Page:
Meanwhile, back to the CZ. The single-set trigger, which is standard on most CZ rifles, is a potential delight. All it normally needs is the proper adjustment. The set trigger is adjusted by a screw in the trigger guard as usual, and the un-set trigger is adjusted by three separate screws accessible once you slip the stock off the barreled action. Beyond that, the CZ trigger group is complex, with more than thirty working parts. I’ve seen several guys take one of these triggers completely apart, but Russell Menard is apparently one of the few guys who can put one completely back together again. This useful talent, plus a little Menard voodoo, doesn’t hurt if you want a trigger pull perfectly to your liking.

Both rifles had Turkish walnut stocks. Like hand-carved Turkish meerschaum tobacco pipes, these tend to be nice but some are a whole lot nicer than others. The stock on one, an upgraded European Lux model which is no longer imported, was so beautifully grained that any thoughts of refinishing could wait until I had to really work to come up with a new rifle project. The stock on the other was so plain that it hardly deserved to survive the next marshmallow roast. As I looked closely at this homely sister my imagination kicked out of the starting gate and I realized the green thoroughbred was soon going to be transformed beyond all recognition.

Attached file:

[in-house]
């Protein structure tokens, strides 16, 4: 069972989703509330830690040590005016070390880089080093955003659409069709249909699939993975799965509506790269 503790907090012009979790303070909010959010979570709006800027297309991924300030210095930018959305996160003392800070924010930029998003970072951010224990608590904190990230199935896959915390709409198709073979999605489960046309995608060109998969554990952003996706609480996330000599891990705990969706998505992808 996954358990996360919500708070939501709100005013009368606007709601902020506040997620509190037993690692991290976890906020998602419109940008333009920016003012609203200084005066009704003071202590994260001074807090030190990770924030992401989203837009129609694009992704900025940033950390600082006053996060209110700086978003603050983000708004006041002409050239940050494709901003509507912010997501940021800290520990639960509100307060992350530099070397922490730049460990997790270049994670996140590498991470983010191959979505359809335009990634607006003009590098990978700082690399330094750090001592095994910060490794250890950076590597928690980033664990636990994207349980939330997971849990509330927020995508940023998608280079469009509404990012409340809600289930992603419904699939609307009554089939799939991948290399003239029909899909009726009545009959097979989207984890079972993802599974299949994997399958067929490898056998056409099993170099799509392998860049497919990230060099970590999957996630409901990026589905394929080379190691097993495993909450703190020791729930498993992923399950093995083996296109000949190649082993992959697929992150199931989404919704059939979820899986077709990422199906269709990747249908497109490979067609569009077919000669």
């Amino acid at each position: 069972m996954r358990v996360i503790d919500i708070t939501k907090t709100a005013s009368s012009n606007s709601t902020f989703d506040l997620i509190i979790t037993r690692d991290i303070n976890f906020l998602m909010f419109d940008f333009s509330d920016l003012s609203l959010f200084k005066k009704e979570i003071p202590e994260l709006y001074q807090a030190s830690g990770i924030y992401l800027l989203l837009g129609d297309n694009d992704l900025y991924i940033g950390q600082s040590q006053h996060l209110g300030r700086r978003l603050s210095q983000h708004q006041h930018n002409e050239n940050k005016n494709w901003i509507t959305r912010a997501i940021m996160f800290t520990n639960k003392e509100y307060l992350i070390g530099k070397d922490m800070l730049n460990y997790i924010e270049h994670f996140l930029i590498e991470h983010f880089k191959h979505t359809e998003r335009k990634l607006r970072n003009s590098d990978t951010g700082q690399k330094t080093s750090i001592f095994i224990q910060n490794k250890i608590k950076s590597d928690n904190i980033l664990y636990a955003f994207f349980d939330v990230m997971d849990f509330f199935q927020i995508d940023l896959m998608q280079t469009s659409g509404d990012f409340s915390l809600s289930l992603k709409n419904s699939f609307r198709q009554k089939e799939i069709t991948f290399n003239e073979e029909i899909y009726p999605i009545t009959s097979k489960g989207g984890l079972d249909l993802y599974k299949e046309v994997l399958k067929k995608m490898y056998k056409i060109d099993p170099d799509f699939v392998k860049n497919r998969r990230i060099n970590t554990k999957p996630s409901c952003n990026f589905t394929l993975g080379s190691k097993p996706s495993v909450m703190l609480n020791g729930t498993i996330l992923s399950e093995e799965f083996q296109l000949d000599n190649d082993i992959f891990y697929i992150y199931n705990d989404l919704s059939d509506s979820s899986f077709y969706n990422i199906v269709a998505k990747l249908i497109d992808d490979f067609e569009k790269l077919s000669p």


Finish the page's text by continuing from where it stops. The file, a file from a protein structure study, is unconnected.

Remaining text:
The first order of business was to procure a high-grade blank of seasoned Oregon Black Walnut from Goby Walnut Products over in the Willamette Valley of Oregon. Goby has specialized in custom milling those big beautiful Oregon trees for 30 years and produces some of the most nicely figured air-dried gunstock blanks I’ve seen.

With the wood on the way, Russell and Chick Menard took the next step in the metalwork beyond the trigger job and lapping the action smooth. The factory CZ comes with a 25-inch barrel, which I find unwieldy especially since I normally carry a rifle in the muzzle-down position favored in Europe and Africa. The Menards cut the barrel back to my preferred 22-inch length and did a fine 11-degree target crown on the muzzle with a protective ridge around it. The factory barrel-band front sight ramp was replaced with a graceful unit from New England Custom Guns complete with an NECG flip-up ivory bead so big and white even I can see it. A Talley barrel-band sling swivel was also added because this is a better arrangement, not to mention more traditional, than the fore-end-mounted sling swivel installed at the factory. CZ also uses a bolt handle with a hollow knob on the end which, while functional enough, is unsightly. The whole thing was removed, and replaced by an elegant bolt handle with four-panel engraving by Max McFarland from Brownells. Finally, the action skirt, tang and front lug were carefully tapered for a more precise fit into the upcoming new stock.

I have nothing against manufacturers engraving their name on the action, as this is certainly a source of pride for all concerned, but when the name and a lot of other unnecessary information is hammered into the steel by some recent graduate of the Sunset Strip School of Billboard Design, it’s a bit much to say the least. All of this, save the serial number itself, was deftly removed. A tasteful identification of “CZ 550” on the action and “375 Holland & Holland” on the barrel would be added later by Chick Menard, who knows her way around engraving tools. As though to make up for the rifle company’s heavy hand with a hammer, the CZ Customer Service people were knowledgeable, friendly and helpful beyond the call of duty (and way beyond what you can expect from most rifle manufacturers these days) according to the Menards, who dealt with them several times during the course of the project.